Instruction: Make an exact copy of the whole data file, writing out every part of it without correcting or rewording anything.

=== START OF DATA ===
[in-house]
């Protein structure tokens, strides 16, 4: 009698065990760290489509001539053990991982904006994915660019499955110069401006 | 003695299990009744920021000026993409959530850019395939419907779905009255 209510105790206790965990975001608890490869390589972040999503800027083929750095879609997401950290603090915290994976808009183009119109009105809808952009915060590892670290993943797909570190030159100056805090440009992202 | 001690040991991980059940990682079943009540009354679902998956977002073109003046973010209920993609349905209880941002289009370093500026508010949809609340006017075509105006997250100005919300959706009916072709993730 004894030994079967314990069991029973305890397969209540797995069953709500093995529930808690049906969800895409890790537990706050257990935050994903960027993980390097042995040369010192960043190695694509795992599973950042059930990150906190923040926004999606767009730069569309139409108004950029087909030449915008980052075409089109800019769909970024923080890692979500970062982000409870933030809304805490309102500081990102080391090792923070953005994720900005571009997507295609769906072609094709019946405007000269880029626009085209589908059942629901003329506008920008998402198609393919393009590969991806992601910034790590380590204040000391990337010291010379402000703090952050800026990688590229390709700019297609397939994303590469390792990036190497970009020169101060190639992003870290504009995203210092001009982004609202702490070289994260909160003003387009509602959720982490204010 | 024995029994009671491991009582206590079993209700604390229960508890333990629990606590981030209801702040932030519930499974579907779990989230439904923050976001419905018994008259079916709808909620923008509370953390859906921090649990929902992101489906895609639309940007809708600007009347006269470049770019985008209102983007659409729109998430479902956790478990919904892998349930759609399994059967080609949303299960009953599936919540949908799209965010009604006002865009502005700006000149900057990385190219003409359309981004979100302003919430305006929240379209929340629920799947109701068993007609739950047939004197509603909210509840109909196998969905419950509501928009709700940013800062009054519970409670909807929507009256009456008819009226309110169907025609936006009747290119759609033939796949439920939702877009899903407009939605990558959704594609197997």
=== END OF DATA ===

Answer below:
[in-house]
């Protein structure tokens, strides 16, 4: 009698065990760290489509001539053990991982904006994915660019499955110069401006 | 003695299990009744920021000026993409959530850019395939419907779905009255 209510105790206790965990975001608890490869390589972040999503800027083929750095879609997401950290603090915290994976808009183009119109009105809808952009915060590892670290993943797909570190030159100056805090440009992202 | 001690040991991980059940990682079943009540009354679902998956977002073109003046973010209920993609349905209880941002289009370093500026508010949809609340006017075509105006997250100005919300959706009916072709993730 004894030994079967314990069991029973305890397969209540797995069953709500093995529930808690049906969800895409890790537990706050257990935050994903960027993980390097042995040369010192960043190695694509795992599973950042059930990150906190923040926004999606767009730069569309139409108004950029087909030449915008980052075409089109800019769909970024923080890692979500970062982000409870933030809304805490309102500081990102080391090792923070953005994720900005571009997507295609769906072609094709019946405007000269880029626009085209589908059942629901003329506008920008998402198609393919393009590969991806992601910034790590380590204040000391990337010291010379402000703090952050800026990688590229390709700019297609397939994303590469390792990036190497970009020169101060190639992003870290504009995203210092001009982004609202702490070289994260909160003003387009509602959720982490204010 | 024995029994009671491991009582206590079993209700604390229960508890333990629990606590981030209801702040932030519930499974579907779990989230439904923050976001419905018994008259079916709808909620923008509370953390859906921090649990929902992101489906895609639309940007809708600007009347006269470049770019985008209102983007659409729109998430479902956790478990919904892998349930759609399994059967080609949303299960009953599936919540949908799209965010009604006002865009502005700006000149900057990385190219003409359309981004979100302003919430305006929240379209929340629920799947109701068993007609739950047939004197509603909210509840109909196998969905419950509501928009709700940013800062009054519970409670909807929507009256009456008819009226309110169907025609936006009747290119759609033939796949439920939702877009899903407009939605990558959704594609197997």